pursuant to N.C. G.S. § 7B-1001(a1)(1) from an order
entered on 17 December 2018 by Judge Monica Bousman in
District Court, Wake County. This matter was calendared in
the Supreme Court on 1 August 2019 but determined on the
record and briefs without oral argument pursuant to Rule
30(f) of the North Carolina Rules of Appellate Procedure.
of the Wake County Attorney, by Mary Boyce Wells, for
petitioner-appellee Wake County Human Services.
Everett Gaskins Hancock LLP, by Katherine A. King, for
appellee Guardian ad Litem.
Mercedes O. Chut for respondent-appellant mother.
mother appeals from the trial court's order terminating
her parental rights to T.N.H. (Troy). We affirm.
September 2015, Wake County Human Services (WCHS) obtained
non-secure custody of Troy and his sister, T.B.,
after receiving reports of alleged domestic violence between
respondent and Troy's father C.H. WCHS subsequently filed
a petition in which it claimed that Troy and T.B. were
neglected juveniles. The petition claimed that respondent
alleged that C.H. had assaulted her and threatened to kill
Troy and T.B. WCHS further noted that respondent had a
history of sixteen prior Child Protective Services (CPS)
reports of neglect dating back to 2000. Several of
respondent's older children have been removed from her
care due to neglect and have not been returned to her care.
November 2015, based on stipulations made by the parties,
Troy and T.B. were adjudicated to be neglected juveniles. On
8 January 2016, the trial court entered a dispositional order
in which it left custody of Troy and T.B. with WCHS and
ordered respondent to comply with an out of home family
services agreement. Troy and T.B. were placed in foster care
and respondent was ordered to comply with a visitation plan
that included visitation to be supervised by WCHS. On 13
September 2016, the trial court adopted an initial primary
permanent plan of reunification with a secondary permanent
plan of adoption.
July 2017, the trial court held a review hearing regarding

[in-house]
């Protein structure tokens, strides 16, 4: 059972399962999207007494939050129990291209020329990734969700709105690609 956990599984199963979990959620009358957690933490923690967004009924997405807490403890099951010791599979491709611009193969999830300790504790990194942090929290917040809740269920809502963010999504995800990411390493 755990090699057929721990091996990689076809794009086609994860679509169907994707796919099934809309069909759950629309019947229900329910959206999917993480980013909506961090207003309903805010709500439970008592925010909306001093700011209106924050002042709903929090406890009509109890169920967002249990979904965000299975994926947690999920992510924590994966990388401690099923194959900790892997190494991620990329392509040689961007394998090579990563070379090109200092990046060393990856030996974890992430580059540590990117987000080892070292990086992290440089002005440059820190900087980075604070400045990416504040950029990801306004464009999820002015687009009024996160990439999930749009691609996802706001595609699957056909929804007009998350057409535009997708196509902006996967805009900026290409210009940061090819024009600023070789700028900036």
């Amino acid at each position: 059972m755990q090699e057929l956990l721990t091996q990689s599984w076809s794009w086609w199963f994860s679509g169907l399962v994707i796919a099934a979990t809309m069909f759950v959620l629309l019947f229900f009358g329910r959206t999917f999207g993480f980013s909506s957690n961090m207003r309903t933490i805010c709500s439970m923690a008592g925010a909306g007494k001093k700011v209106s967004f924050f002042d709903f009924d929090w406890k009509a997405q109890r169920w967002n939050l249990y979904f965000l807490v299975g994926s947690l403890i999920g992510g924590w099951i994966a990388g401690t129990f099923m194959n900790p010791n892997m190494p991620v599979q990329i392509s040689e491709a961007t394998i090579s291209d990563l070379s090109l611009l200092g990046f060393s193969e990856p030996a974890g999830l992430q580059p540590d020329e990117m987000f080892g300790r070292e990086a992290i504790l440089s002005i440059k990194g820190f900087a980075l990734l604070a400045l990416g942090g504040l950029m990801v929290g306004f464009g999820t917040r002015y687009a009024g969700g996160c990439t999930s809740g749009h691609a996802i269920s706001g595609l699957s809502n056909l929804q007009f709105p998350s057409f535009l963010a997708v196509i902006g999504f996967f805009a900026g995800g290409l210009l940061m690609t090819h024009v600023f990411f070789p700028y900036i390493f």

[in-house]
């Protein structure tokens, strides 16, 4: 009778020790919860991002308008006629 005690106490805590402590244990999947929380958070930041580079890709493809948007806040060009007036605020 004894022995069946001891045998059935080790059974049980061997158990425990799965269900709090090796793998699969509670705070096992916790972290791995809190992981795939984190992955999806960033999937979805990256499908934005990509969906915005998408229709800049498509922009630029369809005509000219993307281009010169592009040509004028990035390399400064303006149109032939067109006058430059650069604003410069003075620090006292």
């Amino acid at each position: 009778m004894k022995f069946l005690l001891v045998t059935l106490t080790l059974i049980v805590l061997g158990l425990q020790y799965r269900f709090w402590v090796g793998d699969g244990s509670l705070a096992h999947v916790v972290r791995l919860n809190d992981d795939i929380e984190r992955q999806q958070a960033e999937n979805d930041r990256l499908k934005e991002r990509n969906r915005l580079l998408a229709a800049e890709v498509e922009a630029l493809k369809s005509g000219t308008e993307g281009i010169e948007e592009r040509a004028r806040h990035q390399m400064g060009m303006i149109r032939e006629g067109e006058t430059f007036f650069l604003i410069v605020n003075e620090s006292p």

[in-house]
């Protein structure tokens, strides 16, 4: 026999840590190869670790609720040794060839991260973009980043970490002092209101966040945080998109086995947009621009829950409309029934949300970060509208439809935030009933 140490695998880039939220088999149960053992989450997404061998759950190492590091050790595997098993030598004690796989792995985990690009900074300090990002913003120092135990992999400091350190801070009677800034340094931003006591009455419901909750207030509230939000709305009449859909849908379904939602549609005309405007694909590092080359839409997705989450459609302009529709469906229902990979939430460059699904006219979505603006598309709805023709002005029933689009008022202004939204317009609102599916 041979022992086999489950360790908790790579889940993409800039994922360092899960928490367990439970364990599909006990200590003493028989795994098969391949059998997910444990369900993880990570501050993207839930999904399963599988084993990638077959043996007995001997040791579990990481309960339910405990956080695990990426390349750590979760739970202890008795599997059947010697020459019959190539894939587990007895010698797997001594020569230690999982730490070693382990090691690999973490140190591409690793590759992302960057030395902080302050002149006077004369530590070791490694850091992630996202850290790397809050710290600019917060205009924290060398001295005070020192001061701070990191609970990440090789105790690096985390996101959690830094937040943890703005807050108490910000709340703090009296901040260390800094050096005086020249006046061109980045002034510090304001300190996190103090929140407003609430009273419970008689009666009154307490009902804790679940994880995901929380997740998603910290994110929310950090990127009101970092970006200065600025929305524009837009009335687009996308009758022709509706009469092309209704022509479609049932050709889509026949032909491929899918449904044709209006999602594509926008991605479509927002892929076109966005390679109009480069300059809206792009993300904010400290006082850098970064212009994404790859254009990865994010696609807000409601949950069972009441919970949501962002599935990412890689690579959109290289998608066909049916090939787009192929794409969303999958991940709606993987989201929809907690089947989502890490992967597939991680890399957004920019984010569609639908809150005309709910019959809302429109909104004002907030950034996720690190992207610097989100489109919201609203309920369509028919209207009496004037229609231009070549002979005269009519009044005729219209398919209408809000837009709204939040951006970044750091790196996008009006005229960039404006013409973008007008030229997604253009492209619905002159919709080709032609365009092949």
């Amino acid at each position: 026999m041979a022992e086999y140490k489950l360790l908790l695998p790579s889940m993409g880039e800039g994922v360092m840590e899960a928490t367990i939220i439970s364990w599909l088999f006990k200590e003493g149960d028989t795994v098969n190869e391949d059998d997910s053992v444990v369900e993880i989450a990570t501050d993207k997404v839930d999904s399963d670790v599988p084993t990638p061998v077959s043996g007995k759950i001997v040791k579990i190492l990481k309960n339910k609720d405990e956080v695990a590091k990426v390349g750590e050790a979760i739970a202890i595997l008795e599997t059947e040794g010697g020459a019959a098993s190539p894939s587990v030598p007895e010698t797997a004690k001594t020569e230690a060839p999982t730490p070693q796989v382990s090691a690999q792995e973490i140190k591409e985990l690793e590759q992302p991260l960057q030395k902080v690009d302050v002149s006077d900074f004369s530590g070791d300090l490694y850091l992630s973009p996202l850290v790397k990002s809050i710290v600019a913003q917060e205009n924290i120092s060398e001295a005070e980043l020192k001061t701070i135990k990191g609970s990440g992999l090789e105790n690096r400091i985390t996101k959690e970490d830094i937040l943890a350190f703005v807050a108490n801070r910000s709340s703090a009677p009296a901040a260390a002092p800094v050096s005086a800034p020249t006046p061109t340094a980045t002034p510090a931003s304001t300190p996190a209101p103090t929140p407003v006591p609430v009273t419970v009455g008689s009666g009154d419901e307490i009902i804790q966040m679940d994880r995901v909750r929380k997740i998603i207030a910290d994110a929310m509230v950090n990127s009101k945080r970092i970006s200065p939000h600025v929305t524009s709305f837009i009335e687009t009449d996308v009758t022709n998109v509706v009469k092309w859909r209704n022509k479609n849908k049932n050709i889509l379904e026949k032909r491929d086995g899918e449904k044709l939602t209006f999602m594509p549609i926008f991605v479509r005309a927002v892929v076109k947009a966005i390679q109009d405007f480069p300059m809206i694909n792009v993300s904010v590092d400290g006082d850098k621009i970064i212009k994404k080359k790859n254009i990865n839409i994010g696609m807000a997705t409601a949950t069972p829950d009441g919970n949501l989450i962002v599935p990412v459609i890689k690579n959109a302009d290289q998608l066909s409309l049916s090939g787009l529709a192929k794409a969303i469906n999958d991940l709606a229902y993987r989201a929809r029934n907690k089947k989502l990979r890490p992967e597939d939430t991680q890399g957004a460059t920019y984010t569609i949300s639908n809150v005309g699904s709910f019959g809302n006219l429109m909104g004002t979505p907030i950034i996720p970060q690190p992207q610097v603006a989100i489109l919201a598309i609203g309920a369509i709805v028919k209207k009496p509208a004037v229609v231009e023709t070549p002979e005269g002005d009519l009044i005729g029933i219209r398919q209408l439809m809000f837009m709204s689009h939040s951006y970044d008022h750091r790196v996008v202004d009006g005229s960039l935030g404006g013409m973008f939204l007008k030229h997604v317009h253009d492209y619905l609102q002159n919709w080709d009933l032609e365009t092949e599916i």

Troy pursuant to N.C. G.S. § 7B-906.1. At that time,
Troy had been placed with his paternal grandmother, J.H., for
approximately eight and a half months and was thriving in his
placement with her. The trial court found, however, that
respondent was not making adequate progress towards
satisfying the requirements of her case plan within a
reasonable amount of time, that respondent had acted in a
manner inconsistent with Troy's health or safety, and
that it was unlikely that Troy could return to her care
within six months. The trial court determined that the best
primary permanent plan for Troy was guardianship and that
Troy should be placed in the guardianship of J.H. Respondent
and C.H. were granted visitation with Troy, which was to be
supervised and monitored by J.H.
January 2018, WCHS received a report that Troy was neglected
and had received improper supervision. Upon investigation,
WCHS determined that in December 2017, J.H. had allowed Troy
to stay unsupervised with his parents in a motel room where
they had been living, in violation of the trial court's
orders. During Troy's stay with his parents, he left the
motel room and met a man. The man took Troy to a store,
bought Troy a toy, then took Troy back to his motel room
where he bathed him, washed his genitals, and took photos of
Troy naked. Following this incident, J.H. noticed regression
in Troy's behavior and Troy told J.H. about the incident.
J.H. notified Troy's father about the disclosure and C.H.
soon told respondent about the incident. However, neither
respondent, C.H., or J.H. contacted WCHS to report the
suspected sexual abuse. Troy's disruptive behavior
subsequently became so severe that he was hospitalized at UNC